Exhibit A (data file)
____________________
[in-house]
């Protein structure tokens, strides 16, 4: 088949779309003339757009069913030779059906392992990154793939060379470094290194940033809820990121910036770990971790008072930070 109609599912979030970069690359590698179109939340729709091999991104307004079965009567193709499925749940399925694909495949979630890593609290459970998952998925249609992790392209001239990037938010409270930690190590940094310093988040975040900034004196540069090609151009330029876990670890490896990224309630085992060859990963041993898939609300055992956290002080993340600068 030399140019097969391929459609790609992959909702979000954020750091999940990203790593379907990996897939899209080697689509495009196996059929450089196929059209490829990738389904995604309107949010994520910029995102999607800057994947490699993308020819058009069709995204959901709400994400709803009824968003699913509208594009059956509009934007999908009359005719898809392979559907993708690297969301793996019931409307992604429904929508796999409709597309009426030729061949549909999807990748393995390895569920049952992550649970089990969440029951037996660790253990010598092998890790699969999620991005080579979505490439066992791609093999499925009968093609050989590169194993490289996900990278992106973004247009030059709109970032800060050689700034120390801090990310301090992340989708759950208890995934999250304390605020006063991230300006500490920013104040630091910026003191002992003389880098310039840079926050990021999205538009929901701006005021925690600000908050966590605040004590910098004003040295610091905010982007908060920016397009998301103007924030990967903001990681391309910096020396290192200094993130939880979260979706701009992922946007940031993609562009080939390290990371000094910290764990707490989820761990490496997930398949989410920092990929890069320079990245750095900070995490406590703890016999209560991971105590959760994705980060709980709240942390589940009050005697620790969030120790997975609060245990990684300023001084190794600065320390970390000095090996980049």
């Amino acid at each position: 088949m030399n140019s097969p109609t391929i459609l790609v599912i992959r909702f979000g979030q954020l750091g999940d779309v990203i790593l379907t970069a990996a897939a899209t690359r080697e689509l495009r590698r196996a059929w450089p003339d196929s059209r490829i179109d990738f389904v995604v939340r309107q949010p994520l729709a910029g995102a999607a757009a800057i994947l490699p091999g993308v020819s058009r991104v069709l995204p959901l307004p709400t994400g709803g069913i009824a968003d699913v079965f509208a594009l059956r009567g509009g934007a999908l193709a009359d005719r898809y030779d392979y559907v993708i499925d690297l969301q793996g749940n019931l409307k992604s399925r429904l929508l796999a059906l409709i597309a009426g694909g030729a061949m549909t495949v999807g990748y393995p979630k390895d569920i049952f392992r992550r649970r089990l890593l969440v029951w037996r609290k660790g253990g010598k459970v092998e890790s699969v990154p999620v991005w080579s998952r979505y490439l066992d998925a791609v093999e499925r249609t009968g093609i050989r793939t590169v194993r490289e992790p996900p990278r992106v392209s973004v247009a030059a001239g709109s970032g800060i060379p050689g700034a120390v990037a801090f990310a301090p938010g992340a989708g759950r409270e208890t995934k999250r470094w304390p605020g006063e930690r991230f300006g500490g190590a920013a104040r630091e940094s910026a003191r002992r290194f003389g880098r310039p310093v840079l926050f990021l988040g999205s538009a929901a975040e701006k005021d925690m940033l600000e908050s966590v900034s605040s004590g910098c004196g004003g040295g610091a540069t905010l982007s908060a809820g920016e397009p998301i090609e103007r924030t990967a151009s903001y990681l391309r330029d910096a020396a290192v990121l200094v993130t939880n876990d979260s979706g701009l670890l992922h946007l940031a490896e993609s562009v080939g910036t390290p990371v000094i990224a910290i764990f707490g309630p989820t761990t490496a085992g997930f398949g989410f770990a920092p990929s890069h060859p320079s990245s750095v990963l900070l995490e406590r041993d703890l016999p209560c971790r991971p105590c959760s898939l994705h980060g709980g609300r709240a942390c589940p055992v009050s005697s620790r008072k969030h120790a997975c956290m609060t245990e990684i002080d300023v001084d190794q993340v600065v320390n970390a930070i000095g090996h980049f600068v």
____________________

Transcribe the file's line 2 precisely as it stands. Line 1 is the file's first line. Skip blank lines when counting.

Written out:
């Protein structure tokens, strides 16, 4: 088949779309003339757009069913030779059906392992990154793939060379470094290194940033809820990121910036770990971790008072930070 109609599912979030970069690359590698179109939340729709091999991104307004079965009567193709499925749940399925694909495949979630890593609290459970998952998925249609992790392209001239990037938010409270930690190590940094310093988040975040900034004196540069090609151009330029876990670890490896990224309630085992060859990963041993898939609300055992956290002080993340600068 030399140019097969391929459609790609992959909702979000954020750091999940990203790593379907990996897939899209080697689509495009196996059929450089196929059209490829990738389904995604309107949010994520910029995102999607800057994947490699993308020819058009069709995204959901709400994400709803009824968003699913509208594009059956509009934007999908009359005719898809392979559907993708690297969301793996019931409307992604429904929508796999409709597309009426030729061949549909999807990748393995390895569920049952992550649970089990969440029951037996660790253990010598092998890790699969999620991005080579979505490439066992791609093999499925009968093609050989590169194993490289996900990278992106973004247009030059709109970032800060050689700034120390801090990310301090992340989708759950208890995934999250304390605020006063991230300006500490920013104040630091910026003191002992003389880098310039840079926050990021999205538009929901701006005021925690600000908050966590605040004590910098004003040295610091905010982007908060920016397009998301103007924030990967903001990681391309910096020396290192200094993130939880979260979706701009992922946007940031993609562009080939390290990371000094910290764990707490989820761990490496997930398949989410920092990929890069320079990245750095900070995490406590703890016999209560991971105590959760994705980060709980709240942390589940009050005697620790969030120790997975609060245990990684300023001084190794600065320390970390000095090996980049």